Toshimi Kristof took this photo of an American Coot (Fulica americana) chick and one of its parents. Toshimi and her husband, Les, spotted the lone chick with its two parents at Jack's Hole, a small lake in Bear Valley Springs.
American Coots often have half a dozen or more chicks, but they have high mortality in the first 10 days after hatching, mostly due to starvation, because it is hard for the adults to keep the babies fed until they are old enough to feed themselves. This couple only had one surviving chick.
Adult Coots eat mostly aquatic vegetation, though they also come up on land and eat plants, leaves and grain. They may also eat invertebrates like insects and snails. These high protein foods are what they feed the chicks.
To help attract attention from the parents, and compete with their siblings, baby Coots have what is called "chick ornamentation," which consists of a brightly colored bill and orange plumage around the chick's head and mouth, which is believed to help call attention to them and encourage the parents to feed them. These colorful markings disappear after a few weeks and the chicks begin to resemble the more drab adults.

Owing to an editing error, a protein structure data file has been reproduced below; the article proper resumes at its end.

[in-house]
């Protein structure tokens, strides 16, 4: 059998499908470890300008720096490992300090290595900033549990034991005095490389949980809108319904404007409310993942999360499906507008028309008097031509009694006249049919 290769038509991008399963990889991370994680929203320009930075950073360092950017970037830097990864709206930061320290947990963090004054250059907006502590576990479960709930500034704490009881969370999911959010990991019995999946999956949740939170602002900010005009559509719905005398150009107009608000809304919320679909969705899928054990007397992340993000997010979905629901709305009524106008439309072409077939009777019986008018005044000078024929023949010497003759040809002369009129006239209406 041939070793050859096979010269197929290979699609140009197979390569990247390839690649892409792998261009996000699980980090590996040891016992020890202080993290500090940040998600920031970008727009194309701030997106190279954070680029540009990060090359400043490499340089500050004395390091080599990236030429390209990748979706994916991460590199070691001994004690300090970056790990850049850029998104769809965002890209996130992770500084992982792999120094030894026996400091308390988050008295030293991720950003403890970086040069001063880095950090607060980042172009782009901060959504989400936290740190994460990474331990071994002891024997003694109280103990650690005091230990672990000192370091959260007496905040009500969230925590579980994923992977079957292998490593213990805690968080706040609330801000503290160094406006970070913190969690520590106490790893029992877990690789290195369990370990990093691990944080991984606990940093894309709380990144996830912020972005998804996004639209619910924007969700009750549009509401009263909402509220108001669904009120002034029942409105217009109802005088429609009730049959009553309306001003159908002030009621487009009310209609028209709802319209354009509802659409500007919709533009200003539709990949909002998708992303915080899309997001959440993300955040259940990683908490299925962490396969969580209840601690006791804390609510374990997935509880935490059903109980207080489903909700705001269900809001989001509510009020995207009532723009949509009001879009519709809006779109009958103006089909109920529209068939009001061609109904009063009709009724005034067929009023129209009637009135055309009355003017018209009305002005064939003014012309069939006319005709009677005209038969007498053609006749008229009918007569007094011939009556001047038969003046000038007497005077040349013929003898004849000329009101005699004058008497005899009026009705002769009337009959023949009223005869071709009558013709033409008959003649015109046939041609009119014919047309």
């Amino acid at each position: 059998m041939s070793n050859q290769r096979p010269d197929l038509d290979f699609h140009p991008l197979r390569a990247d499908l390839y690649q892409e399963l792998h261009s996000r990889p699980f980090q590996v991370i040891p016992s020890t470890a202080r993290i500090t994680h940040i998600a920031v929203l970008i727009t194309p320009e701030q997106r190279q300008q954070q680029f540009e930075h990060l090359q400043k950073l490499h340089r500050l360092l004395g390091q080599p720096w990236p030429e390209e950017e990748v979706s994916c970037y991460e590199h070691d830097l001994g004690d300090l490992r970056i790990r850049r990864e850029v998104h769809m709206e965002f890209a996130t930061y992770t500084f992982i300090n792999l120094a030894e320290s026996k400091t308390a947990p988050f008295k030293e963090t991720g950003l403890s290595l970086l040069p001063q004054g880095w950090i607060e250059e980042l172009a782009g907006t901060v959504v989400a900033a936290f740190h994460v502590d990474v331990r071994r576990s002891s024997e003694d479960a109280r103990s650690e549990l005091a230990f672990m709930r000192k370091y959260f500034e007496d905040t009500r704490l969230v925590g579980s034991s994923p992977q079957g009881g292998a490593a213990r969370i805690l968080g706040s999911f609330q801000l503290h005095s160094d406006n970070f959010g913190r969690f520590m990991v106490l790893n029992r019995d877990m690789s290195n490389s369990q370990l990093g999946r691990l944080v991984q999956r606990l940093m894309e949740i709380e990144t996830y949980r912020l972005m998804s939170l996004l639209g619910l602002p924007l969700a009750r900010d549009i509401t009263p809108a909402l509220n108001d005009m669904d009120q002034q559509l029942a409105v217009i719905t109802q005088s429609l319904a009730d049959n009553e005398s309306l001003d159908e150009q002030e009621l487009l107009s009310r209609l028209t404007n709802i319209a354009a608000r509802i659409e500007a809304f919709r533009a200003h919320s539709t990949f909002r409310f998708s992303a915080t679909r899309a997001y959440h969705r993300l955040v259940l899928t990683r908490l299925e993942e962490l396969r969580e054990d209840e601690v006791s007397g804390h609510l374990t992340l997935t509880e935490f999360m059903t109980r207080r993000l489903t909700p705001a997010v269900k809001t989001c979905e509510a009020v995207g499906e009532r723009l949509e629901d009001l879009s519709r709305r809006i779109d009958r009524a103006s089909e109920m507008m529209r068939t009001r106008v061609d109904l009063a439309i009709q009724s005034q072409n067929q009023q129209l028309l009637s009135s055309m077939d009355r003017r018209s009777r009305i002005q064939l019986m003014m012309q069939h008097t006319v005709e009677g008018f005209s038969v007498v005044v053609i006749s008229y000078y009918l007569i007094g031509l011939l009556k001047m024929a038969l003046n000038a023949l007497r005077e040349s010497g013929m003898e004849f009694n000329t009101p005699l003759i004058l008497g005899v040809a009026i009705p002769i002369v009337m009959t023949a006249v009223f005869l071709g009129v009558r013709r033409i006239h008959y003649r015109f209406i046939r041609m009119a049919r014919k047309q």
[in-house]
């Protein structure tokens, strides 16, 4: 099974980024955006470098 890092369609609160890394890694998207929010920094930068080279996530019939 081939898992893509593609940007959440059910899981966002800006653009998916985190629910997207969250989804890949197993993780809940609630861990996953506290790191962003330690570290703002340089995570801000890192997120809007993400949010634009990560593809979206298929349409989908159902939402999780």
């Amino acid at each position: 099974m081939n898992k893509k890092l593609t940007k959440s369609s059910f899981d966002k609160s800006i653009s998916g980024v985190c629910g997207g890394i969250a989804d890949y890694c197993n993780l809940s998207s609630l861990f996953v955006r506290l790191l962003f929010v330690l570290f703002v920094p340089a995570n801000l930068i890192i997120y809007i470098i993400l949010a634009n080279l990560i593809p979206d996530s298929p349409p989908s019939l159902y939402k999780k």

American Coots spend most of their time in the water, but they are not considered waterfowl and they are not ducks. They are actually more closely related to cranes and rails than ducks. They are tough and scrappy though, and often hold their own against the larger ducks with whom they frequently associate.
The Nuwä (Kawaiisu or Paiute) word for Coot is potok.
NATURAL SIGHTINGS is a regular feature of the Tehachapi News edited by Jon Hammond which showcases photos of the natural beauty that enhances the quality of life in Tehachapi. If you have a good quality image of plants, animals, insects, trees, birds, weather phenomena, etc., taken in the Tehachapi area, you may submit it to the Tehachapi News for possible publication. Submissions can be dropped by the News office in the form of a print or CD, or sent by email to: email@example.com.